Tuesday, February 5, 2008

More important than Stupor Tuesday: War crimes news round-up

Here are a few items that caught my attention.

The civil suit filed against Boeing subsidiary Jeppesen Dataplan Inc. began today
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Brenda Norrell covers the sentencing hearing for three Fort Huachuca torture protesters who'd been convicted of trespassing and failure to comply with an officer - for whatever it might have been worth, that hearing offered at least something of an airing of the issue of torture and the US role in propagating and perpetrating the cruel practice.

Stephen Soldz has questions about Rumsfeld's role in authorizing war crimes.

Chris Floyd has an article up called Strange Fruit: America's Gulag and the "Good War". We'll call it food for thought for those alleged "progressives" who keep insisting that the Afghanistan War was and is "good" and it's only the Iraq War that's bad.

Valtin has a good one up called On Prestige and Power and War Crimes.

At A Tiny Revolution, there's a good capsule summary of Colin Powell's lies to the UN prior to the Iraq War, in commemoration of the fifth anniversary of his infamous UN appearance - Lie After Lie: What Exactly Colin Powell Knew Five Years Ago Today, And What He Told The World.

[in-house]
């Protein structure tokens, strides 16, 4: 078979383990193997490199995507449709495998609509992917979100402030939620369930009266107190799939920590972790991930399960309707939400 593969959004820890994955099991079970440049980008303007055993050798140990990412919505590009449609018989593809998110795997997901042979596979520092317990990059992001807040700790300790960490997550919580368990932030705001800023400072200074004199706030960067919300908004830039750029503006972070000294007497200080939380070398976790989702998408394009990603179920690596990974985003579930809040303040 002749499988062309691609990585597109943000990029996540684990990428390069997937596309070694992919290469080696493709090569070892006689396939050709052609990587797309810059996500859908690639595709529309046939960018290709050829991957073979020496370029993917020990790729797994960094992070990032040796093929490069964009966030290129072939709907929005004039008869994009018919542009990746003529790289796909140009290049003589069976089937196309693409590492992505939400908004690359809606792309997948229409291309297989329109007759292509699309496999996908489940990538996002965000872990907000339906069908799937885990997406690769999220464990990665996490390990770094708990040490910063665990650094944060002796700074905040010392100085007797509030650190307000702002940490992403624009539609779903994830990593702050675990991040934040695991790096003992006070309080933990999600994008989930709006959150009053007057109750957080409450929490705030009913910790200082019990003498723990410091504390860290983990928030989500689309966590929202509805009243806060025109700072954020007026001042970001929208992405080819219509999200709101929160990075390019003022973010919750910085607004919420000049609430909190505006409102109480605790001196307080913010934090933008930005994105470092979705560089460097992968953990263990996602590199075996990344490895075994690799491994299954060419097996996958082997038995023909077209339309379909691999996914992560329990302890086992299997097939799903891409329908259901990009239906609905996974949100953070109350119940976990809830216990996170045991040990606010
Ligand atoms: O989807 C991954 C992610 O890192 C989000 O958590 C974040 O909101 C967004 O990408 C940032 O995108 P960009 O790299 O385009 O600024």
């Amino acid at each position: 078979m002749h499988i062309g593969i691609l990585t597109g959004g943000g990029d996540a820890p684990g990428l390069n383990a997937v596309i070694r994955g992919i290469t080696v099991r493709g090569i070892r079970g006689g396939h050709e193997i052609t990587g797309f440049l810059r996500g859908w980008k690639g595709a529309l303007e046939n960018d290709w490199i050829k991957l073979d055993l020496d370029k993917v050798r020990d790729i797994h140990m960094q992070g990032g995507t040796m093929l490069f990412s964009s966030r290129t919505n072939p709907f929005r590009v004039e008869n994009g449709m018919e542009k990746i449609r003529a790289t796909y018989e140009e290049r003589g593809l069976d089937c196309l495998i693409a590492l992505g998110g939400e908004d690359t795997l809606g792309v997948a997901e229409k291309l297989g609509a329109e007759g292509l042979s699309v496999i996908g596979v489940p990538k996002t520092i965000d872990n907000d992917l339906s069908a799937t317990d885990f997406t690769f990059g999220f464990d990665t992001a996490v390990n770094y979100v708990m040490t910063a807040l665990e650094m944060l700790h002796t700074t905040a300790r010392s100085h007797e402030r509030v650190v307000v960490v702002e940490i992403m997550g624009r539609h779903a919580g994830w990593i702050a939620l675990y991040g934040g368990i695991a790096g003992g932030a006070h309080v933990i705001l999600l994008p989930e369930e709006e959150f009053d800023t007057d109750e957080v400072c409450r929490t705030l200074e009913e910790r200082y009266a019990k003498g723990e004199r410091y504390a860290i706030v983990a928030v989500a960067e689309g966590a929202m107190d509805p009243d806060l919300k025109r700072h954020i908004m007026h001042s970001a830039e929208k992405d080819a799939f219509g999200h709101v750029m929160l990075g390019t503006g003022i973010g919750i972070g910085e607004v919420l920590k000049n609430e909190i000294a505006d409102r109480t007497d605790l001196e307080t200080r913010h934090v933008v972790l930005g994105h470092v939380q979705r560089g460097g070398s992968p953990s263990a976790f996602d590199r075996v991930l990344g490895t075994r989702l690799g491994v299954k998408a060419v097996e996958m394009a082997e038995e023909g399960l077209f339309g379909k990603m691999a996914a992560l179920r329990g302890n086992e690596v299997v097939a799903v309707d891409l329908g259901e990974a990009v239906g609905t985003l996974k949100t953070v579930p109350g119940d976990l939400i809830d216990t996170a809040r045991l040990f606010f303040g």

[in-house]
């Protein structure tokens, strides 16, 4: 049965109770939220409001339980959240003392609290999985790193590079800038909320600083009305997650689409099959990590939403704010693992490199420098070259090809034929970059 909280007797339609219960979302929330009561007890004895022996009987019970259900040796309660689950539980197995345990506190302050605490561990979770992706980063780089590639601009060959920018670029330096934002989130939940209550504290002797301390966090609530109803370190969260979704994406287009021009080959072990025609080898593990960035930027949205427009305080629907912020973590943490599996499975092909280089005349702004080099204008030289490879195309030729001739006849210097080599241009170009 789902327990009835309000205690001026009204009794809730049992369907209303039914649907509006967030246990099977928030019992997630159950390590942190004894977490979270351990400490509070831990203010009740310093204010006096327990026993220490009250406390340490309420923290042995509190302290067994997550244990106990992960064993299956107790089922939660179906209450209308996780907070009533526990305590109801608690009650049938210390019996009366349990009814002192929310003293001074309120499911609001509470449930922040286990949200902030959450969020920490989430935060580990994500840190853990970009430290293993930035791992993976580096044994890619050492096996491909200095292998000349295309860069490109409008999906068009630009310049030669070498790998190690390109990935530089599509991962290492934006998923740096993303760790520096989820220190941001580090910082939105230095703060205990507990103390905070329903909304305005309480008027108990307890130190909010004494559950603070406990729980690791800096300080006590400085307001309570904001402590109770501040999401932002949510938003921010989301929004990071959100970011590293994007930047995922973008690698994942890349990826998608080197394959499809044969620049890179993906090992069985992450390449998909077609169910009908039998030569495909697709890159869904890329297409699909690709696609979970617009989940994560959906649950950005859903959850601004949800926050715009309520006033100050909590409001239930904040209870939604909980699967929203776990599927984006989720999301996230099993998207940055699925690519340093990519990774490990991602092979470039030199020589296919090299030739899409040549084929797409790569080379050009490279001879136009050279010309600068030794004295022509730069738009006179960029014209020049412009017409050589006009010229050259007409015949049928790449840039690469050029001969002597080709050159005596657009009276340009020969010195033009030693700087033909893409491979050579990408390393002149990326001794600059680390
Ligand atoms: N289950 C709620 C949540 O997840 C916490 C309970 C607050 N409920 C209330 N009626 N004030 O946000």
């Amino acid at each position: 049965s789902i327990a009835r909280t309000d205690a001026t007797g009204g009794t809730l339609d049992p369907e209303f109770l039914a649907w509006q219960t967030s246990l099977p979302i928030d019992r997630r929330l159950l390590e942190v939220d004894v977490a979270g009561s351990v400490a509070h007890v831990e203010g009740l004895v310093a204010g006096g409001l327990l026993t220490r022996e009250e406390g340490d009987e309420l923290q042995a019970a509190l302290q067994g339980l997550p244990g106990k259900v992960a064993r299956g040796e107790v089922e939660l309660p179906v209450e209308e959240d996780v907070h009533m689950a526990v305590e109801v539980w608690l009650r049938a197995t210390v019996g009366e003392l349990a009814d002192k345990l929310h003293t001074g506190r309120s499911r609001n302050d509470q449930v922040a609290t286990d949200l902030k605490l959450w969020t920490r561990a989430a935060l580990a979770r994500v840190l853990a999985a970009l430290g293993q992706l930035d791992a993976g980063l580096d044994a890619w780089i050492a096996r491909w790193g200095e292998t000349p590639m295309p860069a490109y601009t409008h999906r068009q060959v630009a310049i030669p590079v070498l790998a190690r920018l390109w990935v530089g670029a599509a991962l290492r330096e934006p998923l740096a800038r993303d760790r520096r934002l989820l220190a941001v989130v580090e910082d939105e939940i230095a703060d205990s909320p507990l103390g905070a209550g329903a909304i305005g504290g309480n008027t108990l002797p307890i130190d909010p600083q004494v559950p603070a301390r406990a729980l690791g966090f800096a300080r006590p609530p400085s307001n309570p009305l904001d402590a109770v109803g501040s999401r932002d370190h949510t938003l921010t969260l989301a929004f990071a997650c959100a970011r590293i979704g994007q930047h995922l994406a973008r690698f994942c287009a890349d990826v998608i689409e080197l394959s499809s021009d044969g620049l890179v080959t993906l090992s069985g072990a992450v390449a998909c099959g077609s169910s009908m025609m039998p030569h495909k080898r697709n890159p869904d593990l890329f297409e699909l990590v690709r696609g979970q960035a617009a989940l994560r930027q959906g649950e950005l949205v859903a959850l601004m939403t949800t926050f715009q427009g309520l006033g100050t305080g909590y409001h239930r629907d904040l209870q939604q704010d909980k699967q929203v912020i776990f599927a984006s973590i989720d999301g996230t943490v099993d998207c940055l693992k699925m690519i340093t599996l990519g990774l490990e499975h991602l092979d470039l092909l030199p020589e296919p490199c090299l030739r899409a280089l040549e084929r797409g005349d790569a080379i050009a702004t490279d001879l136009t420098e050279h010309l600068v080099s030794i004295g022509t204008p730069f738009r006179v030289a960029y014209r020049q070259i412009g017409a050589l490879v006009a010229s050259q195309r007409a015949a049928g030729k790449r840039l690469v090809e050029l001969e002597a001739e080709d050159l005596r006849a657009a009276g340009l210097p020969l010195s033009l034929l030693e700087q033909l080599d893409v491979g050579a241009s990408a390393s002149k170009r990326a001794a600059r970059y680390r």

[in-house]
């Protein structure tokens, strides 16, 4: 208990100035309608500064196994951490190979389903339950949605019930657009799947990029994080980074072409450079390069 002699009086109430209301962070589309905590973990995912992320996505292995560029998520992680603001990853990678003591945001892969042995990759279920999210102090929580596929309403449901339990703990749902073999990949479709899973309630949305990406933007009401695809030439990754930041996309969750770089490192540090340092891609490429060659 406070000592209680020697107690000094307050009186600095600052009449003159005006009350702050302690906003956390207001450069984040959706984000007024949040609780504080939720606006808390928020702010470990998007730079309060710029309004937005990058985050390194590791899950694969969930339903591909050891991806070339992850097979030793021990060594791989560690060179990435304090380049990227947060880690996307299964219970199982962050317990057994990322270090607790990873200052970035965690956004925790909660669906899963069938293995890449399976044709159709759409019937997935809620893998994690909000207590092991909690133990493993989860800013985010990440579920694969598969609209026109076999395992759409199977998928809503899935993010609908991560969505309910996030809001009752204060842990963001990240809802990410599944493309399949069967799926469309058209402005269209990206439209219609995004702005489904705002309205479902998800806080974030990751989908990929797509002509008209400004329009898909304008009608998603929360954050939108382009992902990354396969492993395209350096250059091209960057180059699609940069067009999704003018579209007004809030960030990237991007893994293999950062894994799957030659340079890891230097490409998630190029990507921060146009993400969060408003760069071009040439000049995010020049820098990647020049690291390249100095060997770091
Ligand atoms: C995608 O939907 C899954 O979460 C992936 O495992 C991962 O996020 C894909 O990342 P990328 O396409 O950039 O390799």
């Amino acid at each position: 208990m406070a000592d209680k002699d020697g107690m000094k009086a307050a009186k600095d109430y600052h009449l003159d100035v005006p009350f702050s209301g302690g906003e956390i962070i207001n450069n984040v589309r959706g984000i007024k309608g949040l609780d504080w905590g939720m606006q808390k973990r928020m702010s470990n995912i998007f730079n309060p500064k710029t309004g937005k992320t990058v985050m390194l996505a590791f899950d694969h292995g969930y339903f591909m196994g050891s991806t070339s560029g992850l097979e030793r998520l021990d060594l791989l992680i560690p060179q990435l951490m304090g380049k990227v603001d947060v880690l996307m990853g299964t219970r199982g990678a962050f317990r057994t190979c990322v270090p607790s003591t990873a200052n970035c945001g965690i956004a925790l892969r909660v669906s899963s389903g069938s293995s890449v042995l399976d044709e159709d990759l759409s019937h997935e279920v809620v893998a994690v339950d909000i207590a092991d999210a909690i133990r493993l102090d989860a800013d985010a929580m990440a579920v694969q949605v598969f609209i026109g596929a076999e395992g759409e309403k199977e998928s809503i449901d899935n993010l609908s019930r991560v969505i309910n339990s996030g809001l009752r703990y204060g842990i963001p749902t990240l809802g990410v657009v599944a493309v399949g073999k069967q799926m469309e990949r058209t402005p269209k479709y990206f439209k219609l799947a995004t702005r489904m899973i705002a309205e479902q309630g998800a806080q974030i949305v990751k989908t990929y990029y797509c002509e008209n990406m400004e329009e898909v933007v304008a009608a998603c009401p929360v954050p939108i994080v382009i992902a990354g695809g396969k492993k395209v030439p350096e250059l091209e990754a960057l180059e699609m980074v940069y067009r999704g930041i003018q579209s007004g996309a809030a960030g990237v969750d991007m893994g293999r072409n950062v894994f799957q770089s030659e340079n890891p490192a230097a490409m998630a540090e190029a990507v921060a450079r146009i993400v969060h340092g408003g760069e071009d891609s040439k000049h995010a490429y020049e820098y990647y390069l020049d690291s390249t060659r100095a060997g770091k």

Also, via A Tiny Revolution, I learned of a blog that's dedicated to remembering Powell's blood-stained performance on February 5, 2003 which goes by the name, Day of Shame. It was indeed, as I remarked back on February 5, 2004, "one the most infamous acts of Propaganda in World history. We must never forget." Today, I will remind my readers that some of the so-called "intelligence" upon which Powell based his statements that day was obtained via torture. Although those of us who were against the war from the beginning, and who were skeptical about the claims Powell and others were making, have been vindicated, that vindication does little more than provide cold comfort. The lives lost and ruined as a consequence of those lies will never be repaired. We're going to be living with the consequences for a very long time.

Finally, check out the blogger Maine Owl, who has a series of blog posts under the title, Five Years Ago in War. Looks like an interesting project for those interested in keeping a record of what has happened in our names.

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